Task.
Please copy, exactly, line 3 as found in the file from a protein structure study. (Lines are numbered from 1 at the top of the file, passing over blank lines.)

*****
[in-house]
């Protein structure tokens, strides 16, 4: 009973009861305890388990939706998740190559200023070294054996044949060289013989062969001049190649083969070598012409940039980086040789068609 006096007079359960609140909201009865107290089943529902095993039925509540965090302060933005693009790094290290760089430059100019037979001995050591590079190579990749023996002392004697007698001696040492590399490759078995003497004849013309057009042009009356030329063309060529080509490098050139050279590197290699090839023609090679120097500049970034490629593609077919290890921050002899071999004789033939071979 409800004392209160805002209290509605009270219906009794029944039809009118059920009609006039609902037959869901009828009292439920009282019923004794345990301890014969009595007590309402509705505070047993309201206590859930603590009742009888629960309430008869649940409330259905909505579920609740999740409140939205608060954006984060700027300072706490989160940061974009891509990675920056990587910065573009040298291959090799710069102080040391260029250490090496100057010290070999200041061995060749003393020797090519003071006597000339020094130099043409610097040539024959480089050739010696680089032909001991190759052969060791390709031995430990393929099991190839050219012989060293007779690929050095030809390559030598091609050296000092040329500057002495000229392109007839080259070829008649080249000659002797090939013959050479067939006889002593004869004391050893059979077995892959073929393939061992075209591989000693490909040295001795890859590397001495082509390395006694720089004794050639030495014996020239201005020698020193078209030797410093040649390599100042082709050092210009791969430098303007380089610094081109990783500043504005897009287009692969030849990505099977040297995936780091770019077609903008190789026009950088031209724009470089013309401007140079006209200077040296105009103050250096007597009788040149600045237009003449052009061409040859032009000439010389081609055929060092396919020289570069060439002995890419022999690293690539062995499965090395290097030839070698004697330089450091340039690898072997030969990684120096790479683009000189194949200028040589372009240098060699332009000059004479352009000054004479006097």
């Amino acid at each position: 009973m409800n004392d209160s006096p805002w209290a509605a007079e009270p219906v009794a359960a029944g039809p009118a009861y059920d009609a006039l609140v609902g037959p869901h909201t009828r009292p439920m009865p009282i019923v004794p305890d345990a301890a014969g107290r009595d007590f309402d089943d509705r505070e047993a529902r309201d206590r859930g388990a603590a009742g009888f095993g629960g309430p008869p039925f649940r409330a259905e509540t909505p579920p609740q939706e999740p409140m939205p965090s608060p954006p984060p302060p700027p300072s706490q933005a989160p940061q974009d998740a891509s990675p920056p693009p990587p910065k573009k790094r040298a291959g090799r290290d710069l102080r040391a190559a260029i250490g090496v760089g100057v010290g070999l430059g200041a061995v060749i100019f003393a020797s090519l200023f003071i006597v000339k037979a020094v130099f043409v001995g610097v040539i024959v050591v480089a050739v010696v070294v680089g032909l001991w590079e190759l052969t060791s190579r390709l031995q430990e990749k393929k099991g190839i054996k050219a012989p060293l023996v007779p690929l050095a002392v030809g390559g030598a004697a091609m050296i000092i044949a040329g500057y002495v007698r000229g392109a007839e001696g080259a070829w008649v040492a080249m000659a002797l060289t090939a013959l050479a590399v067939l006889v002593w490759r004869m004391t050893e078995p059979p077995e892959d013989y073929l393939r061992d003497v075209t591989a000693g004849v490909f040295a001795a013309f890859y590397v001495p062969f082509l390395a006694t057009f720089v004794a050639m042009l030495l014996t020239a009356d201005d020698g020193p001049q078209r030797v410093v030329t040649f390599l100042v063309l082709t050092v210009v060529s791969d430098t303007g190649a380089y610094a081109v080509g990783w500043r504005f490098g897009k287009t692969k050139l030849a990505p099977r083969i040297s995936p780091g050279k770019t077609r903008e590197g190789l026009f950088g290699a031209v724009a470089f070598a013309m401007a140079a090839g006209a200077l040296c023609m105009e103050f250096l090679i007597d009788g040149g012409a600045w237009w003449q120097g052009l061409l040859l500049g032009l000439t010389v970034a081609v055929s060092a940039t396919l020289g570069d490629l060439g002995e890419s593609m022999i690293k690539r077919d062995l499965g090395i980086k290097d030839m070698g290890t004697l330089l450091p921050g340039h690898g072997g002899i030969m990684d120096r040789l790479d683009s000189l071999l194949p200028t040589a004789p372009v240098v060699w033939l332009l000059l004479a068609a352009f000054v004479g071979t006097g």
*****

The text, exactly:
């Amino acid at each position: 009973m409800n004392d209160s006096p805002w209290a509605a007079e009270p219906v009794a359960a029944g039809p009118a009861y059920d009609a006039l609140v609902g037959p869901h909201t009828r009292p439920m009865p009282i019923v004794p305890d345990a301890a014969g107290r009595d007590f309402d089943d509705r505070e047993a529902r309201d206590r859930g388990a603590a009742g009888f095993g629960g309430p008869p039925f649940r409330a259905e509540t909505p579920p609740q939706e999740p409140m939205p965090s608060p954006p984060p302060p700027p300072s706490q933005a989160p940061q974009d998740a891509s990675p920056p693009p990587p910065k573009k790094r040298a291959g090799r290290d710069l102080r040391a190559a260029i250490g090496v760089g100057v010290g070999l430059g200041a061995v060749i100019f003393a020797s090519l200023f003071i006597v000339k037979a020094v130099f043409v001995g610097v040539i024959v050591v480089a050739v010696v070294v680089g032909l001991w590079e190759l052969t060791s190579r390709l031995q430990e990749k393929k099991g190839i054996k050219a012989p060293l023996v007779p690929l050095a002392v030809g390559g030598a004697a091609m050296i000092i044949a040329g500057y002495v007698r000229g392109a007839e001696g080259a070829w008649v040492a080249m000659a002797l060289t090939a013959l050479a590399v067939l006889v002593w490759r004869m004391t050893e078995p059979p077995e892959d013989y073929l393939r061992d003497v075209t591989a000693g004849v490909f040295a001795a013309f890859y590397v001495p062969f082509l390395a006694t057009f720089v004794a050639m042009l030495l014996t020239a009356d201005d020698g020193p001049q078209r030797v410093v030329t040649f390599l100042v063309l082709t050092v210009v060529s791969d430098t303007g190649a380089y610094a081109v080509g990783w500043r504005f490098g897009k287009t692969k050139l030849a990505p099977r083969i040297s995936p780091g050279k770019t077609r903008e590197g190789l026009f950088g290699a031209v724009a470089f070598a013309m401007a140079a090839g006209a200077l040296c023609m105009e103050f250096l090679i007597d009788g040149g012409a600045w237009w003449q120097g052009l061409l040859l500049g032009l000439t010389v970034a081609v055929s060092a940039t396919l020289g570069d490629l060439g002995e890419s593609m022999i690293k690539r077919d062995l499965g090395i980086k290097d030839m070698g290890t004697l330089l450091p921050g340039h690898g072997g002899i030969m990684d120096r040789l790479d683009s000189l071999l194949p200028t040589a004789p372009v240098v060699w033939l332009l000059l004479a068609a352009f000054v004479g071979t006097g």